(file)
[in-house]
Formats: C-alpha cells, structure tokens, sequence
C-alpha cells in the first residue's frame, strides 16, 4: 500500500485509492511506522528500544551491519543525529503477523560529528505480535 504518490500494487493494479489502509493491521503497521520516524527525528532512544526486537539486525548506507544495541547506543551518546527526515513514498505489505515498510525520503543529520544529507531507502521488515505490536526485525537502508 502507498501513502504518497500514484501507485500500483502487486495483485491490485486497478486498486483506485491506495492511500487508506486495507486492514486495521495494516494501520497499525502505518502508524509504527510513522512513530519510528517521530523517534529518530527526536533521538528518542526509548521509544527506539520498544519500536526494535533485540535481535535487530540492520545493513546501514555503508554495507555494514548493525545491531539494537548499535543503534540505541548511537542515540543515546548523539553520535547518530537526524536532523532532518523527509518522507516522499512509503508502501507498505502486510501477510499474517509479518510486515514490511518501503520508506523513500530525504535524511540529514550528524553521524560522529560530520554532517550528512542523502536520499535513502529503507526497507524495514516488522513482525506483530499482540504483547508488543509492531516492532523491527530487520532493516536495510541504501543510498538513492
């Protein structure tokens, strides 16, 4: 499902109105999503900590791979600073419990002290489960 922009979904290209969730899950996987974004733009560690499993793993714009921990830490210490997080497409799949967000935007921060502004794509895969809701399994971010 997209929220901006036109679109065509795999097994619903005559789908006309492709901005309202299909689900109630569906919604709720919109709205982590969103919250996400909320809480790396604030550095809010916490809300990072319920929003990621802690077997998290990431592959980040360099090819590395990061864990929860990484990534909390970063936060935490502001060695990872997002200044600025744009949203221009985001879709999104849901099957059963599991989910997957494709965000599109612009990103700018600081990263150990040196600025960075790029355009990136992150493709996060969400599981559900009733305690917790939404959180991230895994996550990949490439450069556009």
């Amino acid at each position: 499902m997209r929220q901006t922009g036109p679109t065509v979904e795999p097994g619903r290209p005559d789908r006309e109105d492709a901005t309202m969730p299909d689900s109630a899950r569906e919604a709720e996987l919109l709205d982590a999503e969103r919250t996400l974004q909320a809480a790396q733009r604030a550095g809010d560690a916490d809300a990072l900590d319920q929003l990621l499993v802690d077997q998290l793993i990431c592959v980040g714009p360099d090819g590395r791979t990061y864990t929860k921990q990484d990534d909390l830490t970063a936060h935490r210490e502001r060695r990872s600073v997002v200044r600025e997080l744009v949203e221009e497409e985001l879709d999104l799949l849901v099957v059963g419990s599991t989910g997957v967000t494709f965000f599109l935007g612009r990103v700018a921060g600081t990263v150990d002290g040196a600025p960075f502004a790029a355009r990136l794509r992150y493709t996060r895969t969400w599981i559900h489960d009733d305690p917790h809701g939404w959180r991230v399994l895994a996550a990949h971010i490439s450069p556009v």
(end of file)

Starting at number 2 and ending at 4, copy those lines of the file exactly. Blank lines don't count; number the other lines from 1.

Formats: C-alpha cells, structure tokens, sequence
C-alpha cells in the first residue's frame, strides 16, 4: 500500500485509492511506522528500544551491519543525529503477523560529528505480535 504518490500494487493494479489502509493491521503497521520516524527525528532512544526486537539486525548506507544495541547506543551518546527526515513514498505489505515498510525520503543529520544529507531507502521488515505490536526485525537502508 502507498501513502504518497500514484501507485500500483502487486495483485491490485486497478486498486483506485491506495492511500487508506486495507486492514486495521495494516494501520497499525502505518502508524509504527510513522512513530519510528517521530523517534529518530527526536533521538528518542526509548521509544527506539520498544519500536526494535533485540535481535535487530540492520545493513546501514555503508554495507555494514548493525545491531539494537548499535543503534540505541548511537542515540543515546548523539553520535547518530537526524536532523532532518523527509518522507516522499512509503508502501507498505502486510501477510499474517509479518510486515514490511518501503520508506523513500530525504535524511540529514550528524553521524560522529560530520554532517550528512542523502536520499535513502529503507526497507524495514516488522513482525506483530499482540504483547508488543509492531516492532523491527530487520532493516536495510541504501543510498538513492
């Protein structure tokens, strides 16, 4: 499902109105999503900590791979600073419990002290489960 922009979904290209969730899950996987974004733009560690499993793993714009921990830490210490997080497409799949967000935007921060502004794509895969809701399994971010 997209929220901006036109679109065509795999097994619903005559789908006309492709901005309202299909689900109630569906919604709720919109709205982590969103919250996400909320809480790396604030550095809010916490809300990072319920929003990621802690077997998290990431592959980040360099090819590395990061864990929860990484990534909390970063936060935490502001060695990872997002200044600025744009949203221009985001879709999104849901099957059963599991989910997957494709965000599109612009990103700018600081990263150990040196600025960075790029355009990136992150493709996060969400599981559900009733305690917790939404959180991230895994996550990949490439450069556009």